If you’re a Christian tired of seeing the Messiah alternately portrayed as a stiff, saintly victim or (occasionally) tortured neurotic, you might consider the historical taboo on filmic portrayals of Muhammad and develop a slight case of Muslim envy. Back in the CinemaScope era, Christ arguably made a greater impression as a cameo player in Ben-Hur, showing up just long enough to have the hem of his garment touched, than he did in the whole of The Greatest Story Ever Told. So part of the canniness of A.D.—not to get too irreverent about it—is that the series kills off this dramatically risky and unwieldy character before the first commercial break and doesn’t even let Jesus stick around past the second hour, so as not to get in the way of all the bloodshed, Lady Macbeth–style conniving, and disciples-on-the-run
action that make it more of a diverting potboiler than a Sunday-school lesson.
The Old Testament doesn’t present as great a risk in adaptation as do Jesus’s red-letter words. But filmmakers can still run into danger—as demonstrated by Exodus: Gods and Kings director (and Killing Jesus executive producer) Ridley Scott’s divisive decision to portray God as a petulant boy and Darren Aronofsky’s infamous rock monsters in Noah. “In order for a biblical epic to be financially successful, you need the evangelical audience to become engaged,” says Matthew Paul Turner, author of Our Great Big American God and a leading figure in the progressive Christian movement. “But evangelicals are nitpicky about the details of their Bible stories, often carrying the persona of ‘protectors’ of God’s stories. That’s why Noah infuriated many of them, because rather than being able to sit back and enjoy a creative expression loosely based on Genesis, they squirmed at every turn away from how the Bible portrays the Great Flood.” There is a mainline church audience that isn’t hung up on absolute biblical literalism, says Turner, who believes “progressive Christians mostly just want to see a well-told story, one that doesn’t overplay the torture of Jesus for dramatic effect and one in which Jesus isn’t a hot white guy.”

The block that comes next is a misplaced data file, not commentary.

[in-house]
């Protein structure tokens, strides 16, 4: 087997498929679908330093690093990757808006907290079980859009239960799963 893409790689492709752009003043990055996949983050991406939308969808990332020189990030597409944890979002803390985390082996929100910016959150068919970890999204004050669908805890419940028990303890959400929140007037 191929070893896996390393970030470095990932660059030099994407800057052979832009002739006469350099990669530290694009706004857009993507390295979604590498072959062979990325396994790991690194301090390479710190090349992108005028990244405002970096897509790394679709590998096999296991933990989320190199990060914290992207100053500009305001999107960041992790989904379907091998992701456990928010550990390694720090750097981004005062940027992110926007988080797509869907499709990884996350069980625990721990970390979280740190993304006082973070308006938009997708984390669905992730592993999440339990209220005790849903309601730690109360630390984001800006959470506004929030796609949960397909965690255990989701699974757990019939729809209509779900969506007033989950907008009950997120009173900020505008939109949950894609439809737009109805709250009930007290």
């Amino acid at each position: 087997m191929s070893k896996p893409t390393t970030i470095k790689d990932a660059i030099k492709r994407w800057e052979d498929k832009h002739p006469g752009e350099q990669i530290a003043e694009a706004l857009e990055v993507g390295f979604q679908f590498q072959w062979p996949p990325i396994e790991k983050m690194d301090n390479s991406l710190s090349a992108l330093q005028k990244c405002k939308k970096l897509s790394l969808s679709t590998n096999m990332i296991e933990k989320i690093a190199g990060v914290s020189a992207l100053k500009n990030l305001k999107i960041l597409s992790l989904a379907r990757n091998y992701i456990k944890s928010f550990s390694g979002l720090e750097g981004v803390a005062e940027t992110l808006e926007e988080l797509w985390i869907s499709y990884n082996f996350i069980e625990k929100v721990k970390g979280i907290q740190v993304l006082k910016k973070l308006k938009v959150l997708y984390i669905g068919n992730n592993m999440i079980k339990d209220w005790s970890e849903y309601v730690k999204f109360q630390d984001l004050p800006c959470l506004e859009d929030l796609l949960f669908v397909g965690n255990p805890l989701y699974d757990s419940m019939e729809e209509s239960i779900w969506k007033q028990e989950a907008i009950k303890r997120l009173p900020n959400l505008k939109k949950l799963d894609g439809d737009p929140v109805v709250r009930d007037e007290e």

The emphasis on bloodshed in most of these adaptations doesn’t sit well with some mainline Christians—not even when it’s Jesus’s blood. “In journalism, the standard is ‘If it bleeds, it leads,’ and I think it’s the same in these sensationalist film depictions of Christ,” says Rev. Kathy Cooper-Ledesma, pastor of Hollywood United Methodist Church, which has many constituents from the entertainment industry. “They’re all about the substitutionary-atonement theory, focusing on violence and guilt and the belief that God required a blood sacrifice. That’s not the God I believe in at all. The greater story we celebrate is the love of God, but these TV shows don’t consider that dramatic enough.”
And then there are believers who just think other TV shows are better at illustrating the Bible than, say, The Bible. “I’m far more intrigued by the spiritual, ethical, and moral questions raised by Orphan Black or Sons of Anarchy,” says Cathleen Falsani, author of The Dude Abides: The Gospel According to the Coen Brothers, “than I am interested in another film interpretation of a biblical story that may or may not have a hidden religious or political agenda.”
A.D., as it goes along, will inevitably delve more into the realm of pure speculation, as accounts of the disciples’ post-Pentecost lives get harder to divine from the sketchy scriptural narratives. And based on the good will that Burnett and Downey have already built up in conservative Christian circles, they’ll probably get away with making up more of the details. But in one early scene in A.D., before Jesus leaves the building, you get a glimpse of what could have been in a straightforward Christ-tale telling. Jesus, popping up at his followers’ hideout, at first spooks them with his ability to forgo niceties such as entering through doors. And then, with a big grin, he asks, “Is there any food?” That’s a Jesus we could still stand to see more of on screen, even after all these tellings: one who is as in touch with his human side—and not even in a tortured way—as his followers are hungry for divine revelations.